WASHINGTON — A second former aide to District of Columbia Mayor Vincent Gray was charged Wednesday with a federal offense arising from Gray’s 2010 campaign and is likely to plead guilty, a day after another aide’s guilty plea revealed the use of underhanded tactics to get Gray elected.
Howard Brooks, a former campaign consultant to Gray, faces a single count of making a false statement to the FBI. He was charged in a criminal information, a document that typically means a defendant has reached a plea deal. A plea hearing was scheduled for Thursday afternoon in U.S. District Court.
According to the document, Brooks told FBI agents in April 2011 that he never gave any cash, money orders or other payments to the campaign of minor mayoral candidate Sulaimon Brown, when in fact Brooks did make such payments.
At some point after the agents interviewed him, Brooks began cooperating with the FBI.
Brooks’ attorney, Glenn Ivey, did not return a message seeking comment.
The charges have rattled the first-term mayor, who has been the subject of a federal probe since Brown went public last March with allegations that he was paid by the Gray campaign and promised a job in the Gray administration in exchange for making disparaging comments about then-mayor Adrian Fenty on the campaign trail. Gray has denied knowledge of the payments.
Gray declined to comment Wednesday on the charges, citing the ongoing investigation.
“We’ll let the investigation play out as well as it should, and then we’ll see where we are,” Gray said before chastising reporters for not paying attention to “the good things that are going on in this city.”
Gray won the 2010 Democratic primary by 10 percentage points after tapping into widespread dissatisfaction with Fenty, perceived by many as aloof. Gray, 69, billed himself as the more ethical candidate, criticizing Fenty for steering lucrative government contracts to his fraternity brothers. But Gray’s administration has been mired in scandal since shortly after he took office.
Thomas Gore, the acting treasurer for Gray’s campaign who pleaded guilty Tuesday, said in court that he was captured on a wiretap talking to Brooks about shredding evidence of payments to Brown. Brooks was not mentioned by name in court because he had not yet been charged.
Gore acknowledged at his plea hearing that he and Brooks conspired to convert undocumented cash contributions into money orders that were given to Brown, and that Brown was paid to stay in the race and disparage Fenty. The money orders contained the names of relatives and associates of Brooks, including his son Peyton Brooks. Gore admitted giving Brown $660 in money orders, although Brown contends the Gray campaign gave him more.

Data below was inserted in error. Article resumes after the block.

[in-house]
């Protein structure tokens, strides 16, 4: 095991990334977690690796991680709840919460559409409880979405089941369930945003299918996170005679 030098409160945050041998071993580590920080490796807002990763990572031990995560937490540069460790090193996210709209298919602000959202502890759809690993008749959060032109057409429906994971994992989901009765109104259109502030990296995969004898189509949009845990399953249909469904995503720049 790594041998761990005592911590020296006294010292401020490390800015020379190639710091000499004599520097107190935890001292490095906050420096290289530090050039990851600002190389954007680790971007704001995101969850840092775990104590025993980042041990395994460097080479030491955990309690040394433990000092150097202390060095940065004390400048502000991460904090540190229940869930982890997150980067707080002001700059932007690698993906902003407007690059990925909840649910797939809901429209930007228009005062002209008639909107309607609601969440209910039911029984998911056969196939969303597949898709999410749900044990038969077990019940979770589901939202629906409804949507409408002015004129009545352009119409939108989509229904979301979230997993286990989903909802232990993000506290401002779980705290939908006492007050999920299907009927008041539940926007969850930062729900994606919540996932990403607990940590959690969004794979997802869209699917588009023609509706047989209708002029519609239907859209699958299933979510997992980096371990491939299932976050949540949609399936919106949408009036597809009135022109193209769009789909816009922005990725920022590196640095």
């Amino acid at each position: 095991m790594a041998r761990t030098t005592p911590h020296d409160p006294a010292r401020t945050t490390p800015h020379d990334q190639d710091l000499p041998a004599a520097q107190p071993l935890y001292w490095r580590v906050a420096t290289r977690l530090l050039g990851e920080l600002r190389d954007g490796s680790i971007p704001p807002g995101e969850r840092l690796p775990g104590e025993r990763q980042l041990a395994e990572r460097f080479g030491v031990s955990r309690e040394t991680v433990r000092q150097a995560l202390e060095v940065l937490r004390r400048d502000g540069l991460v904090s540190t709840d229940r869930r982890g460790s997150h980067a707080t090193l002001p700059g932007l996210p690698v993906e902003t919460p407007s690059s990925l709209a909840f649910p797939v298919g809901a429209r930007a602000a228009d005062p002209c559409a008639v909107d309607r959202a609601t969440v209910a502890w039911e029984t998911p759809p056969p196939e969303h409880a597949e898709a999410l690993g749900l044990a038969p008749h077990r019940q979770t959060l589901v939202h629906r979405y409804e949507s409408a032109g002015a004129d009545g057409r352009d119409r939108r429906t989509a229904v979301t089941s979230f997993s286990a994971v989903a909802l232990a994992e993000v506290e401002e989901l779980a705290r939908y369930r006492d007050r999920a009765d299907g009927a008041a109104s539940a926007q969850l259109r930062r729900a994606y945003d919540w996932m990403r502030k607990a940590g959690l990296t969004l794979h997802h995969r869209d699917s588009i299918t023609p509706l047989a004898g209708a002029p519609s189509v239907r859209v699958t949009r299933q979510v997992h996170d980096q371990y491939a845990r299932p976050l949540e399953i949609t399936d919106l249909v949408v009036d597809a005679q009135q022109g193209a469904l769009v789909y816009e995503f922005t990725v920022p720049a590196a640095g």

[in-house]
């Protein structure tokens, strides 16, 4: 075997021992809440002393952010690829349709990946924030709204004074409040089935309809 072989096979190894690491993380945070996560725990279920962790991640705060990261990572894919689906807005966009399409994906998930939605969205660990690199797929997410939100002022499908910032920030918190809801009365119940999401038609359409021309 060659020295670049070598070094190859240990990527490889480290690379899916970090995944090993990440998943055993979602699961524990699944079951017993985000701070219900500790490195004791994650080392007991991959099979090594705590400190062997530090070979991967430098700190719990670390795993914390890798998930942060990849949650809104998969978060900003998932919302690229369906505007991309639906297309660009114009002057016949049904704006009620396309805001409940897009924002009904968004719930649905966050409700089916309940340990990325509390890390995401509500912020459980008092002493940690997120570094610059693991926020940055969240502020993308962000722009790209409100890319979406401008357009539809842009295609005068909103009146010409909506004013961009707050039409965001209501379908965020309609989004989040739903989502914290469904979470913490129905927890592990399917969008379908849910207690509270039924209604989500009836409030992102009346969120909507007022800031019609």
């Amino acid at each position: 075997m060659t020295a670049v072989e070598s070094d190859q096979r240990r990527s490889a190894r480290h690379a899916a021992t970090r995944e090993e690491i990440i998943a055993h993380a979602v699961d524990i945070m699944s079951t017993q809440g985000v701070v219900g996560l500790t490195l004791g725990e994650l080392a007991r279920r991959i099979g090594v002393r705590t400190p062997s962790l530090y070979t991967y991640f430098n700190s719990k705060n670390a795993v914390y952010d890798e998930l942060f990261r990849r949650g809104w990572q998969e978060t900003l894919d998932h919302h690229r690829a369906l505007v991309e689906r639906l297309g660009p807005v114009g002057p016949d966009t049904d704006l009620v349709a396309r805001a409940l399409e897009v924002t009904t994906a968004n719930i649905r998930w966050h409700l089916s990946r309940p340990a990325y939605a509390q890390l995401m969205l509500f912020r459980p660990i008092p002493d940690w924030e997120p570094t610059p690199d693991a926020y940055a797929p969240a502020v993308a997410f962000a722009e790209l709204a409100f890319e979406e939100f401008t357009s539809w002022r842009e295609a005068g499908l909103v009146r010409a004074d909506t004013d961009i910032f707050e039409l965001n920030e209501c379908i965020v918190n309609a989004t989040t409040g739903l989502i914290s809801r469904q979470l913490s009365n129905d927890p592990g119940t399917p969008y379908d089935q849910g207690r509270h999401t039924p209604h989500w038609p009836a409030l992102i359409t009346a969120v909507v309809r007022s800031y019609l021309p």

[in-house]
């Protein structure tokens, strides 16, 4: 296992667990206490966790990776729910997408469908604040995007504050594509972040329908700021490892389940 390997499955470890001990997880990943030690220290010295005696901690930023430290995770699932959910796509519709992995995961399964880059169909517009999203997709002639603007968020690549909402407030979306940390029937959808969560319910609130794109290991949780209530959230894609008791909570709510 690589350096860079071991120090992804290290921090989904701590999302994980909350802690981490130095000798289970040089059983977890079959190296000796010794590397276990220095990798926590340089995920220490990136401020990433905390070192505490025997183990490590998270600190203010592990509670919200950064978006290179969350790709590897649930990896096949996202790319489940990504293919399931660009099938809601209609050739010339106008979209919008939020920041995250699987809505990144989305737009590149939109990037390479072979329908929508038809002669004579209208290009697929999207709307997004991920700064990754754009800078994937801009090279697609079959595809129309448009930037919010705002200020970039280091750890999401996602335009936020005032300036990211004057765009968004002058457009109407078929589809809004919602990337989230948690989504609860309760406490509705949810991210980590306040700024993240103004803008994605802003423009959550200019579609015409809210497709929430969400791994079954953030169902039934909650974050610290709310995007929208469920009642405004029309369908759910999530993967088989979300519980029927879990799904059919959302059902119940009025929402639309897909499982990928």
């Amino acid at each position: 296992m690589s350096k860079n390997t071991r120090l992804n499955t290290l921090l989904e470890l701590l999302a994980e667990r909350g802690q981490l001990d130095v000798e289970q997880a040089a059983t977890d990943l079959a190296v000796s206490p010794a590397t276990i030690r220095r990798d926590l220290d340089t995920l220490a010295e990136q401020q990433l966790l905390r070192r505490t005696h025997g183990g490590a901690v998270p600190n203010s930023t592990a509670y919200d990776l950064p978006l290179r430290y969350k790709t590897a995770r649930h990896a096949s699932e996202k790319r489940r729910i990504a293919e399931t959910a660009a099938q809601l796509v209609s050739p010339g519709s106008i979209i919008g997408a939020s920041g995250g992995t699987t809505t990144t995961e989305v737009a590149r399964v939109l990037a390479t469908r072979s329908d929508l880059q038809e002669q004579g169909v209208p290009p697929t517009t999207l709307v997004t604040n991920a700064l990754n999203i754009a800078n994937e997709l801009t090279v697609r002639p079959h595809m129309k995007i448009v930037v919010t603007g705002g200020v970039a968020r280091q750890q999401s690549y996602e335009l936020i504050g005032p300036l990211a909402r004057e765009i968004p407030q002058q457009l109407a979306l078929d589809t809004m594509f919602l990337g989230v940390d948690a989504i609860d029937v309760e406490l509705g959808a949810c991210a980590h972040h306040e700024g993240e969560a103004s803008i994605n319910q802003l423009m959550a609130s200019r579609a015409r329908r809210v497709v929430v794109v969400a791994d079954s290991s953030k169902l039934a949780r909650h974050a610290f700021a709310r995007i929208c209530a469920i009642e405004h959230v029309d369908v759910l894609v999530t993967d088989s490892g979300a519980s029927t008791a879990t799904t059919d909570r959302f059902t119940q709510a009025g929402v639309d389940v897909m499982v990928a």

Peyton Brooks’ attorney, Troy W. Poole, confirmed Wednesday that his client has been granted immunity from prosecution in the ongoing federal probe. Poole added that Howard Brooks’ guilty plea had nothing to do with his client receiving immunity.
The charge against Brooks is a felony that carries a maximum penalty of five years in prison, although Brooks would likely receive a much lighter sentence under federal guidelines. His cooperation also could lead to a reduced sentence.
Brooks and the mayor are not close — Gray said in late 2011 that he had not spoken to Brooks all year — and Brooks is not well-known in district politics. He is, however, a close personal friend of Lorraine Green, Gray’s campaign chairwoman and closest adviser during his 2010 bid. Brown has said he also received money from Green before she delegated that task to Brooks.
Brooks was rewarded handsomely for his work on the Gray campaign, receiving $44,000 in consulting fees. He was also paid $34,500 by the Gray transition.
Council Chairman Kwame Brown is also the subject of a federal probe for actions during his 2008 campaign, and former councilmember Harry Thomas Jr. is heading to prison after pleading guilty in January to embezzling from the city.
Several Gray campaign staffers have said Brown’s harsh rhetoric against Fenty at campaign forums amounted to a sideshow that did nothing to help Gray, although Brown has claimed his efforts were crucial. The Gray administration appointed Brown to a $110,000-a-year position in January 2011 and fired him less than a month later.
In a statement emailed to reporters Wednesday morning before the charges against Brooks were filed, Brown called on Gray to resign for violating the public trust. He also praised U.S. Attorney Ronald Machen for his efforts.
“I was not looking for vindication for the truth need not be vindicated,” Brown wrote. “I was seeking justice.”
Associated Press writer Eric Tucker contributed to this report.